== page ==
If the wart is causing discomfort, the wart surface can be abraded with an emery board (disposable nail file), pumice stone or a similarly abrasive surface. Patients should be advised that items used on the wart should be discarded after use or sterilised (e.g. placed in boiling water for five minutes or soaked in bleach) to reduce the risk of viral transmission. The lesion can also be debulked to improve absorption of creams or ointments into the underlying infected tissue, if pharmacological treatment is trialled.

Topical creams and ointments

Most topical treatments for plantar warts are recommended as a daily application until the wart has resolved. There are no specific guidelines for when treatment efficacy should be reviewed or when to switch to an alternative treatment.

Salicylic acid

Topical treatment with salicylic acid is often regarded as a first-line approach to treating plantar warts. Salicylic acid is a keratolytic agent and works by debriding the skin. Salicylic acid 27% gel (general sale) should be carefully applied to the wart, once daily. The surrounding skin should be protected, e.g. with soft paraffin or a specially designed plaster. The wart should be gently abraded with an emery board or pumice stone once a week. Treatment may need to be continued for up to three months.12 A Cochrane systematic review of the treatment of warts included two studies assessing the efficacy of salicylic acid for plantar warts, and found a 29% increase in cure rate with salicylic acid over placebo after 12 to 13 weeks.13

Topical salicylic acid may cause irritation if applied to fissures or abrasions. Caution is recommended in patients with reduced skin sensation (e.g. patients with diabetes) as over-application may cause skin ulceration.12

Silver nitrate

Silver nitrate (general sale) is available in the form of a stick which is moistened (ideally with distilled water rather than tap water) and applied directly to the wart for one to two minutes.14 Treatment should be applied once daily for a maximum of six applications.14 The surrounding skin should be protected. The efficacy of silver nitrate treatment has only been assessed in one randomised controlled trial where patients using silver nitrate showed complete cure rates approximately 30% higher than patients using placebo applications.13 Adverse effects include stains on surrounding skin, or clothing coming into contact with the application area, as well as the possibility of chemical burns.12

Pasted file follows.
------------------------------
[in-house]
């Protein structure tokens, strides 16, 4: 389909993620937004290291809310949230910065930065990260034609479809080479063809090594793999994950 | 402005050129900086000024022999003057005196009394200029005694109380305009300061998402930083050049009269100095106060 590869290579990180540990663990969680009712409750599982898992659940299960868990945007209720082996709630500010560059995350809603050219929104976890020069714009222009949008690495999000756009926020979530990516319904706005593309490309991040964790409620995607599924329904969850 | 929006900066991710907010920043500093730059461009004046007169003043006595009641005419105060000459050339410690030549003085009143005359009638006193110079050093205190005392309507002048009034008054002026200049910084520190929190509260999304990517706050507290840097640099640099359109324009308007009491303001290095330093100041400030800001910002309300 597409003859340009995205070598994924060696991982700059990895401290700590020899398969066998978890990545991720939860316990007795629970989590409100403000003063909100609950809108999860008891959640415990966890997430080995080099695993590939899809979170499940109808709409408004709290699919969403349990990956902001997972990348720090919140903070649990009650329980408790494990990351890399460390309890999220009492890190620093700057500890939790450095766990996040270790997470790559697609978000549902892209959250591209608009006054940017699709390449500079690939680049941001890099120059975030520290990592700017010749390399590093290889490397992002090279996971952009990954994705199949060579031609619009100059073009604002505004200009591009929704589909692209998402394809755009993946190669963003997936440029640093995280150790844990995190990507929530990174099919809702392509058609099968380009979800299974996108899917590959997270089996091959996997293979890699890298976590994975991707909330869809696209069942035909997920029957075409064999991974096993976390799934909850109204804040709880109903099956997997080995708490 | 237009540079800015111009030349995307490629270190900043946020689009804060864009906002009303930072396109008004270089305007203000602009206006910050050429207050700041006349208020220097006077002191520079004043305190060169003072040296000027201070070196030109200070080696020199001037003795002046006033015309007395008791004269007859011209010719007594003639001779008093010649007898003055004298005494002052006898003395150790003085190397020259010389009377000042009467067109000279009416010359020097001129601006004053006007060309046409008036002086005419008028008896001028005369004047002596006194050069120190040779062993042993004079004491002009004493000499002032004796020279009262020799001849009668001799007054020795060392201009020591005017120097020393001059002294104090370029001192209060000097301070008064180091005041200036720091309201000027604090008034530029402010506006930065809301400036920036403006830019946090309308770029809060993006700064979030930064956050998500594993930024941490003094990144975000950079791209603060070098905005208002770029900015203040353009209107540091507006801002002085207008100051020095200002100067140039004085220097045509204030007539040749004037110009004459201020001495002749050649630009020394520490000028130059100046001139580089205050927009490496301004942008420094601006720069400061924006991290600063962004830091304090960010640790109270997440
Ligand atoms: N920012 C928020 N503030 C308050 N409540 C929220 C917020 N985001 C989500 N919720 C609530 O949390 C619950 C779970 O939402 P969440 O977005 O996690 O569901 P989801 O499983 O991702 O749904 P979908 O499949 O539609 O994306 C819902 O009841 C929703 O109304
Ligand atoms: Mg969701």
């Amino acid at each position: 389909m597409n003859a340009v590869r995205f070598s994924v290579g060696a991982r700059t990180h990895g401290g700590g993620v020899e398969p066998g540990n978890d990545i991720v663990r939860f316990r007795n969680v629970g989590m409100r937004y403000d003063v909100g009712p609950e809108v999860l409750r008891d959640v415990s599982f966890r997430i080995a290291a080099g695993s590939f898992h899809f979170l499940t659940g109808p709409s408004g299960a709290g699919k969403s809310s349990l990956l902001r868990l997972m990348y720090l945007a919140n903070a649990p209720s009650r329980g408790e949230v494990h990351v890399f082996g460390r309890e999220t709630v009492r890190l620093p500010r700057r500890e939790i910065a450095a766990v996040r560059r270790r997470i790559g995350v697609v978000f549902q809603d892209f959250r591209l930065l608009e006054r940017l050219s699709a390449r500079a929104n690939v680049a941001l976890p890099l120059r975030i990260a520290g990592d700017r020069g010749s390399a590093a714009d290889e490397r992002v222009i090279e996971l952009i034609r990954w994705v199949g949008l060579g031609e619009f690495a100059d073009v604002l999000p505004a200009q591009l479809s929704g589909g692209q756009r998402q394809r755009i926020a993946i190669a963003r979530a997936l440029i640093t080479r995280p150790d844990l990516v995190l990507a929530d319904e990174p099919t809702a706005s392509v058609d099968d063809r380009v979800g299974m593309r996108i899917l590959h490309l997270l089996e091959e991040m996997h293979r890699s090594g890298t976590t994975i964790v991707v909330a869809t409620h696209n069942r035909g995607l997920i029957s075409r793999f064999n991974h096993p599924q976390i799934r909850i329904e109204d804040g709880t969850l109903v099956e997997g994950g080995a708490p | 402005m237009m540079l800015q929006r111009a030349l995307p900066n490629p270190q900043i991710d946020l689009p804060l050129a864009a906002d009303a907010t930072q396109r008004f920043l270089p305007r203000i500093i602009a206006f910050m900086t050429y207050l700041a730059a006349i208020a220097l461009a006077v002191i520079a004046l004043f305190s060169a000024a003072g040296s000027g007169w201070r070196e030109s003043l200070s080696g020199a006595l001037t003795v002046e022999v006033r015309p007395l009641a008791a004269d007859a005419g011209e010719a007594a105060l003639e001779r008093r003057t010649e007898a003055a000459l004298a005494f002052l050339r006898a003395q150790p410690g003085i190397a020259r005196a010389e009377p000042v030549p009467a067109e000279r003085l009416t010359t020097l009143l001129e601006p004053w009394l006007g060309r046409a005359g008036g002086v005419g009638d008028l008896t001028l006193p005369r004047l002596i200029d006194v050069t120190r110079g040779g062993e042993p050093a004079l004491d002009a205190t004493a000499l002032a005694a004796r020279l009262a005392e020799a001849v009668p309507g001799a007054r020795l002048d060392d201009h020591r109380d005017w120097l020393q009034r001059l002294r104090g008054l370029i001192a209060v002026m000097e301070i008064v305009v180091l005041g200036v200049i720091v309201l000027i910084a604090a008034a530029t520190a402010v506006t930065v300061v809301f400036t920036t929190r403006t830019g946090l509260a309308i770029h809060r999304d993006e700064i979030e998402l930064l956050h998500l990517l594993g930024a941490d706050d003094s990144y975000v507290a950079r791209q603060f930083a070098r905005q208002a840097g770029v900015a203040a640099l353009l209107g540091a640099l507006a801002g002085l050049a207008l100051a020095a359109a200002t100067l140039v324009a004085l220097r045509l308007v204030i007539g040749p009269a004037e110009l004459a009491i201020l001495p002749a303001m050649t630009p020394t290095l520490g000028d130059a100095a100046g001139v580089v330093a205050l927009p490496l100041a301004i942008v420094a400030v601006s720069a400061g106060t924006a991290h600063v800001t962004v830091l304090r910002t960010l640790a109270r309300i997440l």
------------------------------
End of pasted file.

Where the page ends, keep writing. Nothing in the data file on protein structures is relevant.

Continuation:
Fluorouracil (5-FU)

Fluorouracil is a chemotherapeutic agent used in the treatment of various cancers. Topical fluorouracil is indicated for malignant and pre-malignant skin lesions. The use of fluorouracil cream for plantar warts is an off-label indication. After debridement with a pumice stone, patients can be instructed to apply fluorouracil 5% cream (prescription only, subsidised) to the lesion, twice daily.15 The wart should be covered with an occlusive dressing after each application of fluorouracil with treatment continued for up to 12 weeks.15 Complete eradication rates as high as 95% have been reported after 12 weeks of treatment with fluorouracil 5% cream.15 Patients may experience pain, blistering and local irritation. When used close to the nail, fluorouracil can cause nail detachment.13

Other treatments for plantar warts have limited evidence of effectiveness

Imiquimod and podophyllotoxin

These two medicines are not indicated for the treatment of cutaneous warts. While they should theoretically be useful given their indication for the treatment of anogenital warts, there is little evidence at present to support their use for plantar warts.

Imiquimod 5% cream has been assessed in two randomised controlled trials for the treatment of cutaneous warts, conducted by the manufacturer, which suggested some benefit but this indication has not been pursued further.13 Inefficacy may be due to poor penetration of imiquimod through the hyperkeratotic skin.

Podophyllotoxin, the major active ingredient of podophyllum, has not been assessed in randomised controlled trials for the treatment of cutaneous warts.13 In the past, patients may have used a product marketed for plantar warts which contained podophyllum resin 20% and salicylic acid 25% (posalfilin ointment), but this is no longer available in New Zealand. Podophyllum can cause painful necrosis, particularly of normal skin adjacent to the wart, and is contraindicated in pregnant women and young children.12